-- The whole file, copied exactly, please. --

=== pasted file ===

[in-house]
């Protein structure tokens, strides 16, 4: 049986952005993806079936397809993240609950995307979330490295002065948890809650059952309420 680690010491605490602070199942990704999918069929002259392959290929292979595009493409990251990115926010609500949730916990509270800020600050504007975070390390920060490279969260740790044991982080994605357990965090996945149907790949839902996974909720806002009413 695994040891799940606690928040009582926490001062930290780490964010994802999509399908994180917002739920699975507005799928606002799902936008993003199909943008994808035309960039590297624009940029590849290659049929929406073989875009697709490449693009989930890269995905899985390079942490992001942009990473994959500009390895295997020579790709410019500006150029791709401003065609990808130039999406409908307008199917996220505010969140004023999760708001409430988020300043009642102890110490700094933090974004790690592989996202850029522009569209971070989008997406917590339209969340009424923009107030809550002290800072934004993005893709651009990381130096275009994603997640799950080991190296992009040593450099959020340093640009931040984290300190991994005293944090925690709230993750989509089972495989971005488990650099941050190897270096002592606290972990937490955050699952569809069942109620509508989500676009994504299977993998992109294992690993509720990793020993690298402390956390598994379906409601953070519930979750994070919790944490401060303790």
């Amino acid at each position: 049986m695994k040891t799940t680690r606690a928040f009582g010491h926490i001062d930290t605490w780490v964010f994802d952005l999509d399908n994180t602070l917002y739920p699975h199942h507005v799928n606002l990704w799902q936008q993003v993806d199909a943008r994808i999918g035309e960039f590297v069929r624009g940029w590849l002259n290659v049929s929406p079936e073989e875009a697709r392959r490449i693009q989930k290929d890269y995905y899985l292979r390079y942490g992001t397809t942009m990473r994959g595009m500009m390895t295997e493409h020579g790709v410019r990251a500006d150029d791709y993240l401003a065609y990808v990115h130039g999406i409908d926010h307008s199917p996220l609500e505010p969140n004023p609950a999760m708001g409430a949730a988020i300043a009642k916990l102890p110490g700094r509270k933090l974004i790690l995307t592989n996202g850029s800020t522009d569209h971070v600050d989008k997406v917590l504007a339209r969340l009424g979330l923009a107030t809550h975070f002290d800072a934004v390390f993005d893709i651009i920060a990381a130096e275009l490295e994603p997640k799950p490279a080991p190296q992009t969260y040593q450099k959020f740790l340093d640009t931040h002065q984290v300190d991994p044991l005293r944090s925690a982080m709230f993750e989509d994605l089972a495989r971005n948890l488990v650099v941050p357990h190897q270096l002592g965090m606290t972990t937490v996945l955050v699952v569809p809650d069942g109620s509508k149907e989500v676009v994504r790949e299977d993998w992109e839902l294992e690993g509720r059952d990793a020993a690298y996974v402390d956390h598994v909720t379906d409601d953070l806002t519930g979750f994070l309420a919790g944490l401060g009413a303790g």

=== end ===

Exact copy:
[in-house]
């Protein structure tokens, strides 16, 4: 049986952005993806079936397809993240609950995307979330490295002065948890809650059952309420 680690010491605490602070199942990704999918069929002259392959290929292979595009493409990251990115926010609500949730916990509270800020600050504007975070390390920060490279969260740790044991982080994605357990965090996945149907790949839902996974909720806002009413 695994040891799940606690928040009582926490001062930290780490964010994802999509399908994180917002739920699975507005799928606002799902936008993003199909943008994808035309960039590297624009940029590849290659049929929406073989875009697709490449693009989930890269995905899985390079942490992001942009990473994959500009390895295997020579790709410019500006150029791709401003065609990808130039999406409908307008199917996220505010969140004023999760708001409430988020300043009642102890110490700094933090974004790690592989996202850029522009569209971070989008997406917590339209969340009424923009107030809550002290800072934004993005893709651009990381130096275009994603997640799950080991190296992009040593450099959020340093640009931040984290300190991994005293944090925690709230993750989509089972495989971005488990650099941050190897270096002592606290972990937490955050699952569809069942109620509508989500676009994504299977993998992109294992690993509720990793020993690298402390956390598994379906409601953070519930979750994070919790944490401060303790």
């Amino acid at each position: 049986m695994k040891t799940t680690r606690a928040f009582g010491h926490i001062d930290t605490w780490v964010f994802d952005l999509d399908n994180t602070l917002y739920p699975h199942h507005v799928n606002l990704w799902q936008q993003v993806d199909a943008r994808i999918g035309e960039f590297v069929r624009g940029w590849l002259n290659v049929s929406p079936e073989e875009a697709r392959r490449i693009q989930k290929d890269y995905y899985l292979r390079y942490g992001t397809t942009m990473r994959g595009m500009m390895t295997e493409h020579g790709v410019r990251a500006d150029d791709y993240l401003a065609y990808v990115h130039g999406i409908d926010h307008s199917p996220l609500e505010p969140n004023p609950a999760m708001g409430a949730a988020i300043a009642k916990l102890p110490g700094r509270k933090l974004i790690l995307t592989n996202g850029s800020t522009d569209h971070v600050d989008k997406v917590l504007a339209r969340l009424g979330l923009a107030t809550h975070f002290d800072a934004v390390f993005d893709i651009i920060a990381a130096e275009l490295e994603p997640k799950p490279a080991p190296q992009t969260y040593q450099k959020f740790l340093d640009t931040h002065q984290v300190d991994p044991l005293r944090s925690a982080m709230f993750e989509d994605l089972a495989r971005n948890l488990v650099v941050p357990h190897q270096l002592g965090m606290t972990t937490v996945l955050v699952v569809p809650d069942g109620s509508k149907e989500v676009v994504r790949e299977d993998w992109e839902l294992e690993g509720r059952d990793a020993a690298y996974v402390d956390h598994v909720t379906d409601d953070l806002t519930g979750f994070l309420a919790g944490l401060g009413a303790g």